If there is something that has been very clear since the beginning of Dr. Stone , is that the dystopian context of it is an ideal terrain through which to constantly surprise the viewer. What is possible and what is not, and those that are present and those that appear out of nowhere, manage to form a path of infinite bifurcations that aims to leave us with many unexpected moments in the short, medium and long term.
This, in turn, feeds the exploration of the psyche of new characters, having placed Gen Asagiri at the center of the action.
This character, as we remember, suddenly appeared during the past week as a Tsukasa envoy who had only one mission: to check if Senku was really dead. In this way, his figure ends up becoming a reality in what he has to offer the world of stone in which they reside today.
On the one hand, the imposing figure of Tsukasa appears, a world of darkness, hierarchical and ruled by the wild in which progress is in the less prominent area of needs.
On the other hand, we find the eccentric Senku, who as he managed to represent through the acquisition of electricity, stands as a halo of hope for the inhabitants of the ancient world so that he can ever recover that technological dimension in which they lived at the time.
The key point of the contrast between both sides is given to what a priori seems like a trifle: a simple tail. Logically, this soda represents much more than that, and it is that after having witnessed the illumination of the night world.
The promise of the tail is another sign that Senku’s potential has no limit, and that if there is something worth the shame to rescue from the civilized world, this will become a priority for the realm of science – which does not mean that Senku is going to have to give Gen what he promised.
Also, it should be noted that what seemed like a conflict taking place over low heat explodes to some extent with the assault on Gen.
In this way, the distrust of the primitive village over those who hold the ‘magicians’ sign – and who also come from outside – ends up forcing its passage definitively through the actions of Magma.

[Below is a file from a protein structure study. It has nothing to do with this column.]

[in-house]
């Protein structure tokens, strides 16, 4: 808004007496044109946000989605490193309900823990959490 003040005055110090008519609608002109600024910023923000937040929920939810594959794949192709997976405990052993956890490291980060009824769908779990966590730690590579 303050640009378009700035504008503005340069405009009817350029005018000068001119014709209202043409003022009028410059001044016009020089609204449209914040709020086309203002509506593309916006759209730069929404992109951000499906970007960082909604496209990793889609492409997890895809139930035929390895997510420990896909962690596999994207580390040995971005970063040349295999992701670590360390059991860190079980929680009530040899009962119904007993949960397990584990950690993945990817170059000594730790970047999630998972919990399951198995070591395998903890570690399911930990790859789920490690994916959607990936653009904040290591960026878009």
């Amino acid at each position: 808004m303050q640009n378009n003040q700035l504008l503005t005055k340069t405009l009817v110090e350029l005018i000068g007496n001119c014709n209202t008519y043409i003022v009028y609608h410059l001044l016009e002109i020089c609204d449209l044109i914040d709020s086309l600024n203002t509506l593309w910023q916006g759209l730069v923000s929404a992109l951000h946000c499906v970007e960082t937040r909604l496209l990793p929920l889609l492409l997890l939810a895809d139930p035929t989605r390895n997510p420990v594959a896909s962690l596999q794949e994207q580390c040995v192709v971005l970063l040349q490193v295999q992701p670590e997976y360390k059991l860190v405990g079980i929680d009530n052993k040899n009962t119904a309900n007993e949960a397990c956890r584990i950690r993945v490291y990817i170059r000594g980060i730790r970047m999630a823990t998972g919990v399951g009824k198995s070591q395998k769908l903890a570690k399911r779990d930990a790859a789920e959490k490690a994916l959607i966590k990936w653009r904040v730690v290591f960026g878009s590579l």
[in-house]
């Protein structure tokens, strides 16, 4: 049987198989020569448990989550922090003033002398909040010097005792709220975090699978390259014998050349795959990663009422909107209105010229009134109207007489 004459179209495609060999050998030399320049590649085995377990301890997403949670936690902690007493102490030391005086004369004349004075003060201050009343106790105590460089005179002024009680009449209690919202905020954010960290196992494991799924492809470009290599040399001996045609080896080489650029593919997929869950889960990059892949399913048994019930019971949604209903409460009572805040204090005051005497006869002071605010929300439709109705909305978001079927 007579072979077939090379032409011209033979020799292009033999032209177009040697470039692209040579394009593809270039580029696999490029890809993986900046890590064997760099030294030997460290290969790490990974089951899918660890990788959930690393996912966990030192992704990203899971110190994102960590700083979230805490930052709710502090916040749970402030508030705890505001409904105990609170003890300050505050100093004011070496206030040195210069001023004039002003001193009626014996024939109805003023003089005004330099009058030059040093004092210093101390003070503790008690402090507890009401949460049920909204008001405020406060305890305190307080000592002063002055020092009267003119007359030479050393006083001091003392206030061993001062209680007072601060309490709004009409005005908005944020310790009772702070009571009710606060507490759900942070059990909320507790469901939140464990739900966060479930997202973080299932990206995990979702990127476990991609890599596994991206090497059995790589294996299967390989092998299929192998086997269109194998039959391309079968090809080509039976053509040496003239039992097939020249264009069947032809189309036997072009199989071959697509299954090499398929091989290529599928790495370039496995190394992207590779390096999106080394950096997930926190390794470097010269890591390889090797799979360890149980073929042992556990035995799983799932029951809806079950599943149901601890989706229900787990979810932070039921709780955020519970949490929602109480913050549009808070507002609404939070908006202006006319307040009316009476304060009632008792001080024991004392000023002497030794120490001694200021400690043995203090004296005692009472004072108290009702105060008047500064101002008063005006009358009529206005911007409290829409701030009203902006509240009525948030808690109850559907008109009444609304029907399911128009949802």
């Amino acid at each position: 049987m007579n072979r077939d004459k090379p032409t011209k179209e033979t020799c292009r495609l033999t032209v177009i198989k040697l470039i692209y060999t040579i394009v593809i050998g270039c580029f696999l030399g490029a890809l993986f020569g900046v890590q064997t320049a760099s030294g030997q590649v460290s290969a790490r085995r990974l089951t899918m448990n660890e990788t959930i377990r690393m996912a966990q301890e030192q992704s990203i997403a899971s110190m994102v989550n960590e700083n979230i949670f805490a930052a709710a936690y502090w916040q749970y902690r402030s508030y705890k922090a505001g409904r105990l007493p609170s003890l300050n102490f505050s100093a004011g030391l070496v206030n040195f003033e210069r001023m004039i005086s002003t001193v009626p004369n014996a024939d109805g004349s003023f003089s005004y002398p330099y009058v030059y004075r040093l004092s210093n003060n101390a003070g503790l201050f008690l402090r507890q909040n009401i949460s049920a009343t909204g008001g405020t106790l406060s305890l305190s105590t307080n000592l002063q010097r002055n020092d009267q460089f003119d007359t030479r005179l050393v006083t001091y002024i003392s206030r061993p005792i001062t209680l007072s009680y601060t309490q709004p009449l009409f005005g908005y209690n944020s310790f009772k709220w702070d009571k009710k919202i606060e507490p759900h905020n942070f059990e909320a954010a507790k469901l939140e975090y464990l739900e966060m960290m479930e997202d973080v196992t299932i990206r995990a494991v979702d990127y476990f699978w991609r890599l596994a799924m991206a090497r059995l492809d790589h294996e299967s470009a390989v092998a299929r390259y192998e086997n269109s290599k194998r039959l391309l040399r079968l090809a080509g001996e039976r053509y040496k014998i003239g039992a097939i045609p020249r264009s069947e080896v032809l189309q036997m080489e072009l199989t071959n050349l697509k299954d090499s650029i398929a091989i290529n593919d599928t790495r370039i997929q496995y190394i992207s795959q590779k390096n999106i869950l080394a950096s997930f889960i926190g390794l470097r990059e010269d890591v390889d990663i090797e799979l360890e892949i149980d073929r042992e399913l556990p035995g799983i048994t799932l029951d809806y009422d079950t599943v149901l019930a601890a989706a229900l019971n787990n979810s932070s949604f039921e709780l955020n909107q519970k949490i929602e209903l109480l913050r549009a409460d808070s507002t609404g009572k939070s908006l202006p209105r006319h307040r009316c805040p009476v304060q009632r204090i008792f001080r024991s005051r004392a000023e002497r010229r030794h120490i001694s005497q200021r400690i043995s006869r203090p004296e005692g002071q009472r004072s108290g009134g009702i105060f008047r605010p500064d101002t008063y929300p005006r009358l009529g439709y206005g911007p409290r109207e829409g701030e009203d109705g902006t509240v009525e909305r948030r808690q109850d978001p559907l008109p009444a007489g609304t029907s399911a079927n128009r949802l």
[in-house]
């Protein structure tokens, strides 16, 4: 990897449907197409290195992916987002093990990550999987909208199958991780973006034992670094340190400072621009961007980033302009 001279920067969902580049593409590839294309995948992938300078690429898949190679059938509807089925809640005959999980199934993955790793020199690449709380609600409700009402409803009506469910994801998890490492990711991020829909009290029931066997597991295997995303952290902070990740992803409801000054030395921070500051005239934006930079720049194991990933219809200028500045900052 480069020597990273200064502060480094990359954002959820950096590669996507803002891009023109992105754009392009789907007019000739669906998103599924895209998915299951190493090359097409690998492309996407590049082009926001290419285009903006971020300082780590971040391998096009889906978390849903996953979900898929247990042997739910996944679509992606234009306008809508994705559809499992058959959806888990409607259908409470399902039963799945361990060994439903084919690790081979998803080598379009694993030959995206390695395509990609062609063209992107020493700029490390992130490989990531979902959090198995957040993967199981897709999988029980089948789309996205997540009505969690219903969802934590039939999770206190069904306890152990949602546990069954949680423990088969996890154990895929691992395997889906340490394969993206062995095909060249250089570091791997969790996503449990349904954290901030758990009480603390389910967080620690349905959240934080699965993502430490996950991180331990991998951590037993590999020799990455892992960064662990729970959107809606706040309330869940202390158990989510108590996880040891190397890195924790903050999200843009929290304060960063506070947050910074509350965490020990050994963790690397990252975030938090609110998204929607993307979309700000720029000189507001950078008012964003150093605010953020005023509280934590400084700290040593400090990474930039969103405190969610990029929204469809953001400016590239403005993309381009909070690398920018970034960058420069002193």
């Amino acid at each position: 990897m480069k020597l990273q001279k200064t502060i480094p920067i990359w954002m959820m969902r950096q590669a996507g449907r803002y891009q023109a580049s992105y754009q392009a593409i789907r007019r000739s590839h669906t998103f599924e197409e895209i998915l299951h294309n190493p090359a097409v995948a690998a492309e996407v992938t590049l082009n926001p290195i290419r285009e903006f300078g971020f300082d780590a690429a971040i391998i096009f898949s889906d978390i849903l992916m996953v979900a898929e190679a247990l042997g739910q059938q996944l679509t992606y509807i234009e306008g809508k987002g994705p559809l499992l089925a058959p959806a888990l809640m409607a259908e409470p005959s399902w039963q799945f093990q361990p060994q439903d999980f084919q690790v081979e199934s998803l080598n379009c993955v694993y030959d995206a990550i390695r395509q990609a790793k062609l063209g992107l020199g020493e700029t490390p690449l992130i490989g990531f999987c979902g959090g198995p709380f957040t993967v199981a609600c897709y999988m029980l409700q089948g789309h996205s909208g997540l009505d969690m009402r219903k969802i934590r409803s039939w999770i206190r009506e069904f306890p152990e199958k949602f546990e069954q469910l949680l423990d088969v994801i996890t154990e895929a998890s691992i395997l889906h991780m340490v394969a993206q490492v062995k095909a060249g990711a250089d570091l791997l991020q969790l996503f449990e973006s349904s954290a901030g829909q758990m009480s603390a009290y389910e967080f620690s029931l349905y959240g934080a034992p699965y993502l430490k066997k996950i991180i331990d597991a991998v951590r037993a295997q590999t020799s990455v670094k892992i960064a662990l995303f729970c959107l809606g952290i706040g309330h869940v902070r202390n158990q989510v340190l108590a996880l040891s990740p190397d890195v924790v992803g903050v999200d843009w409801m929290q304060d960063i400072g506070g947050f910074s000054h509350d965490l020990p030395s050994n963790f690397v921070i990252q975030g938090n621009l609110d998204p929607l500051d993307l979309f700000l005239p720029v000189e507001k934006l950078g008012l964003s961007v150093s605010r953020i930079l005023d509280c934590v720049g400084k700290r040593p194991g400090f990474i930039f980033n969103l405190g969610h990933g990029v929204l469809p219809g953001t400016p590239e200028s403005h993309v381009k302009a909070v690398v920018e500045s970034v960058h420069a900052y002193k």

And it is that although Tsukasa is the one who is trying to shape a world without any trace of what exalted the previous one -humanity and tolerance included-, we must not forget that naturally the stone world responds, logically, to some stimuli vastly primary.
In this way, the scientific world of Senku is sandwiched between the threat of two giants, although fortunately, Gen’s false confession to Tsukasa seems to give the protagonist now some extra margin – until it may end up digging the lie, if He hasn’t done it yet.
In this sense, it seems that the focus of action of the anime turns in an absolute and definitive way towards everything that happens in the town, something that logically limits somewhat more in the ability to surprise us but which in turn will allow to focus the narrative and make that this progress in a stable way.
Thus, the label of temporary antagonist rests entirely on Magma, who does not hesitate to ‘kill’ Gen so as to implement a plan that also ends with Kohaku – or make it part of his particular ‘harem’ – and that culminates, in his mind, with total control of the villa.
To face this, the realm of science makes the ‘signings’ of Kinro and Ginro official, although leaving the door slightly open for Chrome to take action – will this attempt to take part in the tournament in some way to save Ruri, as he promised in his childhood?
We will see, then, if the next episode of Dr. Stone leaves us directly with the celebration of the tournament that determines who stays with the daughter of the village chief or if, on the other hand, we must run into a new advance in the world of Senku science, because this time we don’t We have had more than a promise.
In any case, Dr. Stone once again leaves us with good feelings about its ability to make smooth transitions between one conflict and another, which could otherwise end up showing an excessively run over rhythm.